Would you feel so free to make a similar statement about Islam?

    May I suggest you stick to art, unless you are prepared to back up your pithy comments with some substantiation or perhaps a comparison of all religions? Thank you.

  3. c-monster

    To be clear, I have no problem with Christianity as a religion, nor with the spiritual tenets of Catholicism, nor with the individual contributions of some of its members. (Such as me: I was raised Catholic.)

    But as an institution, the Church can leave something to be desired. You know, those little matters like the Inquisition, the beef with Galileo, as well as good ol’ Pope Alexander VI, who in addition to producing all manner of illegitimate offspring, was somewhat renowned in his day for some rather inappropriate parties. Then there’s that small matter, well reported over the last ten years, of how the Church handled the reported cases of sexual abuse among its clergy.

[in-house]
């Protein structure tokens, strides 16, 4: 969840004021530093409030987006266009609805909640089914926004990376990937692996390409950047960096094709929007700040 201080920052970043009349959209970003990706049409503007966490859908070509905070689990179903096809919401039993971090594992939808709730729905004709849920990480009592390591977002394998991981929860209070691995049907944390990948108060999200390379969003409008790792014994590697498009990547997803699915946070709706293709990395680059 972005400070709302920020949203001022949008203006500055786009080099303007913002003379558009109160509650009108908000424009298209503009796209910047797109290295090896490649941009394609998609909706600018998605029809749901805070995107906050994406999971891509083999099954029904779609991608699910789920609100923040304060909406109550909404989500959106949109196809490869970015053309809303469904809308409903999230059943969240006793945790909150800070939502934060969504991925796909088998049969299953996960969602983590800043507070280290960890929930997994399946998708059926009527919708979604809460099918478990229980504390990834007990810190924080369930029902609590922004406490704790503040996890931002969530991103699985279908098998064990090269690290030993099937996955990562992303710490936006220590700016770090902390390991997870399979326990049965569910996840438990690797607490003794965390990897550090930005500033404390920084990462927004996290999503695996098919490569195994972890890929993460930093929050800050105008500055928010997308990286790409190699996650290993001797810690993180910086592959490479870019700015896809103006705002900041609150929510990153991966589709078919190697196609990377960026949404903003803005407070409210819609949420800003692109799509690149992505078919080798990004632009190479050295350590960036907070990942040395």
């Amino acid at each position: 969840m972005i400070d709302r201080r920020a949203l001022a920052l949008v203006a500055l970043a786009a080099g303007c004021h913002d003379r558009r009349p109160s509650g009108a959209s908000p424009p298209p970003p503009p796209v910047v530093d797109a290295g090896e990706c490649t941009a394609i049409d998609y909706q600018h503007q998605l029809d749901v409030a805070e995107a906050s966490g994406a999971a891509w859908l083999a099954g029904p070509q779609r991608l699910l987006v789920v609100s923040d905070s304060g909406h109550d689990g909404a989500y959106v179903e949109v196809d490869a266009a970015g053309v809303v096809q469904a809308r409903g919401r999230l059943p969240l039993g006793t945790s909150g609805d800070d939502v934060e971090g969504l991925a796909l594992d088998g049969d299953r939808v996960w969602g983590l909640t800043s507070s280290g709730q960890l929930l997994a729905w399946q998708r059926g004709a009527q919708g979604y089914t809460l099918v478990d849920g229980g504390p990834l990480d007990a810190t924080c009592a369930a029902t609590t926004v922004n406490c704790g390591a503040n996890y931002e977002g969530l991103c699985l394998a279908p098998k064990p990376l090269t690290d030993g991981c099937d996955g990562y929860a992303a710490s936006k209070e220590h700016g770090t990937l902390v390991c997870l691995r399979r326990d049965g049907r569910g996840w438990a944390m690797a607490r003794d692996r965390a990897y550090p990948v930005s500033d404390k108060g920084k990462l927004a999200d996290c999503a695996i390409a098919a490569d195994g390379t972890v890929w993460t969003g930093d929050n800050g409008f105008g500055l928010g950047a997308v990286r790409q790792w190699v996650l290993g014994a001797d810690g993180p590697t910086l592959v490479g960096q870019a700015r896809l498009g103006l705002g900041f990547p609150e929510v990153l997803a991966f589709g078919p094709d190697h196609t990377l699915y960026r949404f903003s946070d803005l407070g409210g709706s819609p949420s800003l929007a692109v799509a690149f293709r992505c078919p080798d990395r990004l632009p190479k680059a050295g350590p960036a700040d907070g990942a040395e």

I will acknowledge that the Church hardly has a monopoly on things hilarious and disturbing (that would be all of humanity), but I gotta say, it’s contributed a few doozies in its time.

  4. peet

    James- there’s one problem as I see it with taking exception to this in the way you have- especially in your challenge to do the same with Islam. Despite how one may feel about making similar statements regarding Islam (I am personally opposed to all religion- organized or not), due to their millenia-old ban on representational art, Islam hasn’t left us with such lovely portraits of the horrors it has both inflicted and suffered… Thus, it’s a bit hard to joke about them in this way! :) Peace. (in the humanist sense, of course)

  5. james